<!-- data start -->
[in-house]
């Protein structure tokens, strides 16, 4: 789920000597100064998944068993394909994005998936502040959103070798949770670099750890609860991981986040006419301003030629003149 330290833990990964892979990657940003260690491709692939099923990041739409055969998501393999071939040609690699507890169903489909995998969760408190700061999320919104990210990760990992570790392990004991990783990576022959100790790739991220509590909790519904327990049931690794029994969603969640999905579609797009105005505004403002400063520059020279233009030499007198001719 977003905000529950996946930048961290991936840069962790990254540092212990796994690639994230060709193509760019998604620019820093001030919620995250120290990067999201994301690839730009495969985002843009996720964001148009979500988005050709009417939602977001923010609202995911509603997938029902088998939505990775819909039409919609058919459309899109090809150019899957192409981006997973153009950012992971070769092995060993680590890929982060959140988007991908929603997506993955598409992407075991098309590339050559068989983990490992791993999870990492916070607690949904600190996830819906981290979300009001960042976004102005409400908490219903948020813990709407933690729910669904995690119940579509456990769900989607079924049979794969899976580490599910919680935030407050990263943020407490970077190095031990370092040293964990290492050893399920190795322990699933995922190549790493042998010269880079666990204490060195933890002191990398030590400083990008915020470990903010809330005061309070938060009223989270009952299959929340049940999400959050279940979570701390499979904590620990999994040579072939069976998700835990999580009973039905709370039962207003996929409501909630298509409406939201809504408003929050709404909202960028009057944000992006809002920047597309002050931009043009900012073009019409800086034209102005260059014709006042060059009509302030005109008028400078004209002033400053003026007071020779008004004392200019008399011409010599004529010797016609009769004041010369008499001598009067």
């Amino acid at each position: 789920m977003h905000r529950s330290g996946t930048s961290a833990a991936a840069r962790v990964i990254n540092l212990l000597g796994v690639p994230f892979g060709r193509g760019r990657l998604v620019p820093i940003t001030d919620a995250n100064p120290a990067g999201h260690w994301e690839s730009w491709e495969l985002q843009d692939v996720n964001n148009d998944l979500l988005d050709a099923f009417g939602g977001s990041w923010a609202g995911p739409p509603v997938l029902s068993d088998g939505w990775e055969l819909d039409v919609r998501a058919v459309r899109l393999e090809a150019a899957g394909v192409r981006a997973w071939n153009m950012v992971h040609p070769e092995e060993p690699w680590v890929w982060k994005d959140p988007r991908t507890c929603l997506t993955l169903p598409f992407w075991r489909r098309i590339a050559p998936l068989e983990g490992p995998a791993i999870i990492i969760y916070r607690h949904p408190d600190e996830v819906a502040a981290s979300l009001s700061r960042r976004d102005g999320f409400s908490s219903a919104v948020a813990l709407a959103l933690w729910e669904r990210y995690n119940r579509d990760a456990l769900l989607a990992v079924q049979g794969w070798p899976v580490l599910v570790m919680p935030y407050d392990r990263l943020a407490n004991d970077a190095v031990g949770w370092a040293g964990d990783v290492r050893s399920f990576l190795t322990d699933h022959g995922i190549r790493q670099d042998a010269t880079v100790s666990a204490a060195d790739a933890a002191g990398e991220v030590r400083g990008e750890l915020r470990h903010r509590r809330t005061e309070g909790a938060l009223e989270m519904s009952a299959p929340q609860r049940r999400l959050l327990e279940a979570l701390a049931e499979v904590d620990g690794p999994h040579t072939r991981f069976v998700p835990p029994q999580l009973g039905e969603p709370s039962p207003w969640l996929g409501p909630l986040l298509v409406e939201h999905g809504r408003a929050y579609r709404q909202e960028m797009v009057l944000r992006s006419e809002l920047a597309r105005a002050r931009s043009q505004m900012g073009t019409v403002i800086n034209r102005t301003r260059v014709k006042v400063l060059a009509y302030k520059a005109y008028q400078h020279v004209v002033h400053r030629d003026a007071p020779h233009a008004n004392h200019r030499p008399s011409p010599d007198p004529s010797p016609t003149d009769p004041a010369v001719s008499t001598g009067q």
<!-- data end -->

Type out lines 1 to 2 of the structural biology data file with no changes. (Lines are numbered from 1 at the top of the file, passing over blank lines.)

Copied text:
[in-house]
């Protein structure tokens, strides 16, 4: 789920000597100064998944068993394909994005998936502040959103070798949770670099750890609860991981986040006419301003030629003149 330290833990990964892979990657940003260690491709692939099923990041739409055969998501393999071939040609690699507890169903489909995998969760408190700061999320919104990210990760990992570790392990004991990783990576022959100790790739991220509590909790519904327990049931690794029994969603969640999905579609797009105005505004403002400063520059020279233009030499007198001719 977003905000529950996946930048961290991936840069962790990254540092212990796994690639994230060709193509760019998604620019820093001030919620995250120290990067999201994301690839730009495969985002843009996720964001148009979500988005050709009417939602977001923010609202995911509603997938029902088998939505990775819909039409919609058919459309899109090809150019899957192409981006997973153009950012992971070769092995060993680590890929982060959140988007991908929603997506993955598409992407075991098309590339050559068989983990490992791993999870990492916070607690949904600190996830819906981290979300009001960042976004102005409400908490219903948020813990709407933690729910669904995690119940579509456990769900989607079924049979794969899976580490599910919680935030407050990263943020407490970077190095031990370092040293964990290492050893399920190795322990699933995922190549790493042998010269880079666990204490060195933890002191990398030590400083990008915020470990903010809330005061309070938060009223989270009952299959929340049940999400959050279940979570701390499979904590620990999994040579072939069976998700835990999580009973039905709370039962207003996929409501909630298509409406939201809504408003929050709404909202960028009057944000992006809002920047597309002050931009043009900012073009019409800086034209102005260059014709006042060059009509302030005109008028400078004209002033400053003026007071020779008004004392200019008399011409010599004529010797016609009769004041010369008499001598009067």